18 10 INTRODUCTION The homomorphism L=K W C m! Gal.L=K/ in the theorem is called the Artin map (or reciprocity) map. As Artin noted, the theorem includes all known reciprocity laws (see Chapter VIII), and should be seen as the correct generalization of these laws to a field K without roots of 1. Note that if the Artin map were not surjective, then there would be a proper extension of K in which every prime of K outside S splits. As we noted above, it is easy to see analytically that no such extension exists, but it is much harder to prove algebraically (see Chapter VII). Since, in the abelian case, Artin L-series are Weber L-series, they can be extended to meromorphic functions on the entire complex plane. Artin conjectured that every character of a finite group is a Z-linear combination of characters that are close to being abelian, and showed that this conjecture implies that all Artin L-series extend to meromorphic functions on the entire complex plane. At the same time, he remarked that it will require entirely new methods to show that the L-series are entire functions (except for those attached to the trivial representation). This statement is now known as the Artin Conjecture. Artin s conjecture on representations was proved by Brauer in Recently, there has been some progress on the Artin Conjecture. LOCAL CLASS FIELD THEORY AND INFINITE EXTENSIONS An abelian extension L of K defines an abelian extension L v =K v of the completion K v of K at a prime v. Conversely, every finite extension of K v comes from an extension of the same degree of K (ANT 7.62). Thus, it should not be surprising that the classification of the abelian extensions of a number field contains within it a classification of the abelian extensions of a local field. Hasse (1930) 12 made this explicit. THEOREM 0.8 Let K be a finite extension of Q p. For every finite abelian extension L of K, Nm.L / is a subgroup of finite index in K, and the map L 7! Nm.L / is an orderreversing bijection from the set of finite abelian extensions of K to the set of subgroups of K of finite index. Thus, by 1930, the abelian extensions of both number fields and local fields had been classified. However, there were (at least) three aspects of the theory that were considered unsatisfactory: As local fields are simpler than global fields, one expects to prove first a statement locally and then deduce it globally, not the reverse. At the very least, there should be a purely local proof of local class field theory. The statements of class field theory are algebraic, so they should admit a purely algebraic proof. Theorem 0.7 classifies the abelian extensions of a number field K whose conductor divides a fixed modulus. To include other abelian extensions, one will have to keep enlarging the conductor. So this raises the question of giving a uniform description of all abelian extensions simultaneously or, in other words, a class field theory for infinite abelian extensions. 12 H. Hasse, Die Normenresttheorie relative-abelscher Zahlkörper als Klassenkörper im Kleinen, J. für Mathematik (Crelle) 162 (1930),

19 11 With his new notion of an idèle, Chevalley was able to solve all three problems. Let K ab denote the composite of all finite abelian extensions of K. The full statement of local class field theory is that, for every p-adic field K, there exists a well-defined homomorphism W K! Gal.K ab =K/ (now called the local Artin map) that induces an isomorphism K = Nm.L /! Gal.L=K/ for every finite abelian extension L of K; moreover, all (open) subgroups of finite index are norm groups. This suggests that it might be possible to define a global Artin map whose components are the local Artin maps, in the sense that the following diagram commutes for all primes v of K: Kv v! Gal.Kv ab=k v/ y y Q v K v! Gal.K ab =K/ One problem with this is that Q v K v is not locally compact. Recall that a product of compact groups is compact, but that the similar statement is false for locally compact groups, and the groups Kv are only locally compact. In fact Q v K v is too big for there exist a. Chevalley solved this problem by defining the group I K of idèles of K to be the subgroup of Q v K v consisting of families.a v/ such that a v 2 O v for almost all nonarchimedean primes. When endowed with the topology for which Q vj1 K v Q v finite O v is an open subgroup, I K becomes a locally compact group. Embed K in I K as the diagonal subgroup. In the Chevalley approach to class field theory, one first proves local class field theory directly. Then one defines a global Artin map K W I K! Gal.K ab =K/ whose components are the local Artin maps, and shows that K is contained in the kernel of K and that the homomorphism I K =K! Gal.K ab =K/ induced by is surjective with kernel equal to the identity connected component of the group I K =i.k /. In other words, the homomorphism K fits into a commutative diagram K v y I K v! Gal.Kv ab=k v/ y K! Gal.K ab =K/ for all primes v of K, and K induces an isomorphism C K =C ı K! Gal.Kab =K/; C K def D I K =K : This statement relates to Theorem 0.8 in the following way: there is a canonical isomorphism C =C ı ' lim m C m, and for every finite abelian extension L of K and sufficiently large modulus m, there is a commutative diagram C y C m K! Gal.K ab =K/ y7!jl L=K! Gal.L=K/:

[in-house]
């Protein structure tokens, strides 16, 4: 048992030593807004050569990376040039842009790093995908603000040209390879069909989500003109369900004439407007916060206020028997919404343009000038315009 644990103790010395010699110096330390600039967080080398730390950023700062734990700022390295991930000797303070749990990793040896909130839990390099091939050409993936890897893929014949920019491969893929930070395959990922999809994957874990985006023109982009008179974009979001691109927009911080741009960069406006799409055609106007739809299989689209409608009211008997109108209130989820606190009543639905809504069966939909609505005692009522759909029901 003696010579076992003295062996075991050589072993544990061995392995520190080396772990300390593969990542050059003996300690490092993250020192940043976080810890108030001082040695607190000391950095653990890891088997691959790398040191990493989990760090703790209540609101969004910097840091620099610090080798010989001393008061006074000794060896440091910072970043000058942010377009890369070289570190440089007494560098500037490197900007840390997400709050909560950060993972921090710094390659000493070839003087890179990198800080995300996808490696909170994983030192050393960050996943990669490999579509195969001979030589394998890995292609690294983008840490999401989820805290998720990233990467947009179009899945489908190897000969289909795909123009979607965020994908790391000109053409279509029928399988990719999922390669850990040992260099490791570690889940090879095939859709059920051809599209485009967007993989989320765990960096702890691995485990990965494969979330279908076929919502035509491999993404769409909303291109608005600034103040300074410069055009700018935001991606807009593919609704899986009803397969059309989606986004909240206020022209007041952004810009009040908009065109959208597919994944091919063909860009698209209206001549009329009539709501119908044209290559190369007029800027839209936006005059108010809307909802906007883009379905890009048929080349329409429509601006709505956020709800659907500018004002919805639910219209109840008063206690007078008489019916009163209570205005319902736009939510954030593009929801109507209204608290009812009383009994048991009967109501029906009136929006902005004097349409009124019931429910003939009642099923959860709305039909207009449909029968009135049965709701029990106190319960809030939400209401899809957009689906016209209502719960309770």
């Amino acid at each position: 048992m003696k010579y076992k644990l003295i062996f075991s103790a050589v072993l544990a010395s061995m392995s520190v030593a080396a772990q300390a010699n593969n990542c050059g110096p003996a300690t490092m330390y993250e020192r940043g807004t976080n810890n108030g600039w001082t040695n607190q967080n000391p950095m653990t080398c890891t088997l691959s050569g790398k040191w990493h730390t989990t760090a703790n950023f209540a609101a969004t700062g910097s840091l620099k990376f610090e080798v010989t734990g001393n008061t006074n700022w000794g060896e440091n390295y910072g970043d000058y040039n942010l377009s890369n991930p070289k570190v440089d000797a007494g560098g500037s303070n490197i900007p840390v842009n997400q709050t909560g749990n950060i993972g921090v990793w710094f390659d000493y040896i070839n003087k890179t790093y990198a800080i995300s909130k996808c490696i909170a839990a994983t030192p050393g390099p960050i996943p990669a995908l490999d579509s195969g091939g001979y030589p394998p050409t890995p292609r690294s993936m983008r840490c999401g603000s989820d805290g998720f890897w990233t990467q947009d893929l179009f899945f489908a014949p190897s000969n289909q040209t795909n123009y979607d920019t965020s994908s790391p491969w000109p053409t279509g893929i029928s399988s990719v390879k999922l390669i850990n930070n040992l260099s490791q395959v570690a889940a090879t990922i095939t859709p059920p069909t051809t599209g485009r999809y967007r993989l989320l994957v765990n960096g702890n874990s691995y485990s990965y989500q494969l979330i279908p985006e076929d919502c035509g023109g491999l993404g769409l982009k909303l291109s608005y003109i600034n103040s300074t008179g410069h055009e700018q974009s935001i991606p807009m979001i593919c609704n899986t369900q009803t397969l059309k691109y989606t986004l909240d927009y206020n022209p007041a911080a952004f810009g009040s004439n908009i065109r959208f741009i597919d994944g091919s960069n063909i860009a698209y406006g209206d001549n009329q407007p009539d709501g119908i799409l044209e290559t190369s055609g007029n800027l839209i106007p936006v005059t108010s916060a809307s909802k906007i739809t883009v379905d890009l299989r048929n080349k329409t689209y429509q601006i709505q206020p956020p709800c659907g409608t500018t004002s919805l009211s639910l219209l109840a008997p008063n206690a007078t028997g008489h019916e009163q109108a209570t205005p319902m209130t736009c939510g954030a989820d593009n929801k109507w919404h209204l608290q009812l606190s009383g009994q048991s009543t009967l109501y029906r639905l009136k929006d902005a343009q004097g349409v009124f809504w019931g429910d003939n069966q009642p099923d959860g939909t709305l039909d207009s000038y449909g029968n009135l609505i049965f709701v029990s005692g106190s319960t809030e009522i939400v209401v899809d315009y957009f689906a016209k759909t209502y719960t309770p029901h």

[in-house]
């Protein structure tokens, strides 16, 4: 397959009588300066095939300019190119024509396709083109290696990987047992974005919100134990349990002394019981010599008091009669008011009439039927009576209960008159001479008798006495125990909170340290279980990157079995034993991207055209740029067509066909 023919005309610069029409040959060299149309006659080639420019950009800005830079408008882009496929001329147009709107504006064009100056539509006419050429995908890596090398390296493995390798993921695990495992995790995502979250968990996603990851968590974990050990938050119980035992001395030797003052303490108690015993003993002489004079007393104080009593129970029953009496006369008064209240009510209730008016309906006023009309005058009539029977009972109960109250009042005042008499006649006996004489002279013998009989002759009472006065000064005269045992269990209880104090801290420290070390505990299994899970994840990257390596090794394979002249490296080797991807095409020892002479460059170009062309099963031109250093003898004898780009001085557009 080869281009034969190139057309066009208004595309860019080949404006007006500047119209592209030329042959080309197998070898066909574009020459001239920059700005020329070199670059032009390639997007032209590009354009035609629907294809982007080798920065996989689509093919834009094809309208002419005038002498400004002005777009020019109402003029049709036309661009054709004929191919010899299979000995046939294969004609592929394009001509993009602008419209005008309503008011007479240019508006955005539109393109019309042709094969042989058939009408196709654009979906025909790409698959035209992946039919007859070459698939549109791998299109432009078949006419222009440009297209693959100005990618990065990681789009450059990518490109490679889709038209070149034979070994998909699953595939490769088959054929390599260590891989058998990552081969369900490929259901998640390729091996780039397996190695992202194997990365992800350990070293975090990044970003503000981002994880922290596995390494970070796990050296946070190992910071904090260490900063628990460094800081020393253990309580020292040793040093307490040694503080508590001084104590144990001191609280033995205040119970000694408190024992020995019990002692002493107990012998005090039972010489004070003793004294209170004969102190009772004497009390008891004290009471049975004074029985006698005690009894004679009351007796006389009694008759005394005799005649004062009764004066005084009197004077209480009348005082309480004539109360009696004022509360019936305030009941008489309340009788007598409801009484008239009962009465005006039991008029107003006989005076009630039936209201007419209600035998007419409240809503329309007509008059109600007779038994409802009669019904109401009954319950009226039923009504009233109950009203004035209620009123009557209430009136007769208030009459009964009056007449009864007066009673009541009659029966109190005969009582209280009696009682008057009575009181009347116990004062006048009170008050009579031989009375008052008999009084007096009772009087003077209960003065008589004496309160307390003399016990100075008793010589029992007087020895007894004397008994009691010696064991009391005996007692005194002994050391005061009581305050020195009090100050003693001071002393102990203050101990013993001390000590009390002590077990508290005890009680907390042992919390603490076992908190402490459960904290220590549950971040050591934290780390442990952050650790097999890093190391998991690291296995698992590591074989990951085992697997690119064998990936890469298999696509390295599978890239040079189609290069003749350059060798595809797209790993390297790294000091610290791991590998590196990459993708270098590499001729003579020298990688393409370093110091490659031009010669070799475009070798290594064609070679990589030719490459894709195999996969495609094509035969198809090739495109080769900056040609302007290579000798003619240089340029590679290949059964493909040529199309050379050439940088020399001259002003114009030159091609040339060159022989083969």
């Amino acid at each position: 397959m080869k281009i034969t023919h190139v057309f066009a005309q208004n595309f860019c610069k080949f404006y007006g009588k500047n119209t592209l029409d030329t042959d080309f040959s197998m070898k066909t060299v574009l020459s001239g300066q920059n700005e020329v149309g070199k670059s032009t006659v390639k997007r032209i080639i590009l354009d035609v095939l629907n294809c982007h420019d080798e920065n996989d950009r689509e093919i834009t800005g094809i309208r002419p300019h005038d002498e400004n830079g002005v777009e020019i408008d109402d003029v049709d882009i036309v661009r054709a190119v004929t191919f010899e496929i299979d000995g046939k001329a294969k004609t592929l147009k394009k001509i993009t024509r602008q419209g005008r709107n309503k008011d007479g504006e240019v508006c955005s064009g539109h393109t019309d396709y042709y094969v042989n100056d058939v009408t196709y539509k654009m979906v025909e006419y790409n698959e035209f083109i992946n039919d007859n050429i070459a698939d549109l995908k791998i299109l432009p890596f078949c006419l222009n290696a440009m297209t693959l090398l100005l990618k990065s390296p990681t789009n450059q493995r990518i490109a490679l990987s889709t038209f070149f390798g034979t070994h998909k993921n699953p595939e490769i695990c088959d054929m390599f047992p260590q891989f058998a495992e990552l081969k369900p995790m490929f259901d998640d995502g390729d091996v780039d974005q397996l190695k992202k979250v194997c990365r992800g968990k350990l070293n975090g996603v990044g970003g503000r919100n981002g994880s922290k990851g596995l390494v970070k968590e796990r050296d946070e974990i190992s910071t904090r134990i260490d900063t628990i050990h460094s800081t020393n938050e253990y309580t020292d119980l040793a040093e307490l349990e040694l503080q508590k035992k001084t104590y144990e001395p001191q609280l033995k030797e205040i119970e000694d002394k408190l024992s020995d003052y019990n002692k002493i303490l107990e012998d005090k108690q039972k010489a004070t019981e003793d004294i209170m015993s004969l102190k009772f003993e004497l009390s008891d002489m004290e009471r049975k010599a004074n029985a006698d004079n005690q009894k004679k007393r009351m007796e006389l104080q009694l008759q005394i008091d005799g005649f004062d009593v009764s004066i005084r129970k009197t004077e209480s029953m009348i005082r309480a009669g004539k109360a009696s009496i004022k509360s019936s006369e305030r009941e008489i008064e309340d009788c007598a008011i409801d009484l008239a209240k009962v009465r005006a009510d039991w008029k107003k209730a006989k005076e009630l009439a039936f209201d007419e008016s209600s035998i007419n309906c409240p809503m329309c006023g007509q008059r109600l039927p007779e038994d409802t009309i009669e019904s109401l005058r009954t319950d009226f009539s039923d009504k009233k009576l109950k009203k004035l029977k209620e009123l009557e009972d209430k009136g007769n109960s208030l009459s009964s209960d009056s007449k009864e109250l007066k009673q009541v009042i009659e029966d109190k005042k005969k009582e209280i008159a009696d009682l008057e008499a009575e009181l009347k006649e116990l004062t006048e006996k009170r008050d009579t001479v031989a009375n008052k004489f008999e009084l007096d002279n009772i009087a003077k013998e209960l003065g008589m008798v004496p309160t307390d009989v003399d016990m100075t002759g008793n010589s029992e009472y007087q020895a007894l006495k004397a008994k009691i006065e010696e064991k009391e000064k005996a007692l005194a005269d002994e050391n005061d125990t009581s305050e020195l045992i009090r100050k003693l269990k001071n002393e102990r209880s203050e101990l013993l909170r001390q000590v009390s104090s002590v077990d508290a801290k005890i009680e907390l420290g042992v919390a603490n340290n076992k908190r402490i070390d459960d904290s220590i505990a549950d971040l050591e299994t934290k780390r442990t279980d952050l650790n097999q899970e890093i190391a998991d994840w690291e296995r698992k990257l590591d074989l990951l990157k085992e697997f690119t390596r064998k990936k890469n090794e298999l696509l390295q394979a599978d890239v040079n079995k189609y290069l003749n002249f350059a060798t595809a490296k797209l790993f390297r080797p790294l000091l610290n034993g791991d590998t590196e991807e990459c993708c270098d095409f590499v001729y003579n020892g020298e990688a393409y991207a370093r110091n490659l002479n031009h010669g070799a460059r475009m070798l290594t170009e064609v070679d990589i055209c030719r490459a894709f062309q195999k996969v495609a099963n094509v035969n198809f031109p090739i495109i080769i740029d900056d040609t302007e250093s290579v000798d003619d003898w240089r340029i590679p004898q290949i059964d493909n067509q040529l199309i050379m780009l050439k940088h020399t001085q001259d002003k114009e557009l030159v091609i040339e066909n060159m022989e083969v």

20 12 INTRODUCTION By 1950 the local Artin map could be characterized locally, or it could be described as the local component of the global Artin map, but it was not until 1965 that Lubin and Tate found an explicit local description of it. CENTRAL SIMPLE ALGEBRAS A central algebra over a field K is an algebra A whose centre is K and has finite dimension over K; the algebra is simple if it has no nonzero proper two-sided ideals. For example, the matrix algebra M n.k/ is a central simple algebra over K. The first interesting example of a central simple algebra, namely, the quaternion algebra over R, was found by Hamilton in It is spanned by 1; i; j; ij over K, and its multiplication is determined by i 2 D 1; j 2 D 1; ij D j i: Let K be a field. In 1906, Dickson showed how to attach a central simple algebra.l=k; ; a/ over K to a cyclic extension 13 L=K of K, a generator for Gal.L=K/, and a nonzero element a of K. As an L-vector space, the algebra is spanned by elements 1; ; : : : ; n 1 where n D ŒLW K, and its multiplication is determined by n D a; c D.c/ for c 2 L: Thus,.L=K; ; a/ is a central simple algebra containing L as a maximal subfield in which the action of on L is induced by an inner automorphism. Brauer and Noether showed how to describe central simple algebras by factor systems, which, once group cohomology had been defined, were recognized to be 2-cocycles. In 1907, Wedderburn showed that every central simple algebra over k is isomorphic to a matrix algebra over a central division algebra. Brauer defined two central simple algebras over K to be similar if they were isomorphic to matrix algebras over the same division algebra, and he showed that the similarity classes form a group under tensor product (now called the Brauer group of K). Thus, the problem of classifying the central simple algebras over a field K became that of determining the Brauer group Br.K/ of the field. Results of Frobenius determine the Brauer group of R, and Hasse determined the Brauer group of a nonarchimedean local field. In 1932 Albert, Brauer, Hasse, and Noether showed that every division algebra over a number field is cyclic, and determined the Brauer group of such a field. This is a fundamental theorem of the same depth as the main theorems of class field theory, and, in these notes, will be proved simultaneously with them. Brauer groups have many applications, for example, to the representation theory of finite groups, which is what interested Brauer, and to the classification of semisimple algebraic groups over number fields. NOTES The story of the determination of the Brauer group of a number field is well told in Fenster and Schwermer 2005 and Roquette I quote from the MR review of the first of these: In February, 1931, Hasse began a joint effort with Richard Brauer and Emmy Noether to classify all division algebras over algebraic number fields. They achieved this in a paper that was published in early The young A. A. Albert was also working on the problem at the same time. He had been in correspondence with Hasse during and he had come close to resolving the problem. Some of his remarks to Hasse had been helpful in the Brauer-Hasse-Noether solution. Within weeks of that event, Albert found an alternate proof, which utilized a suggestion from Hasse. 13 That is, a Galois extension with cyclic Galois group.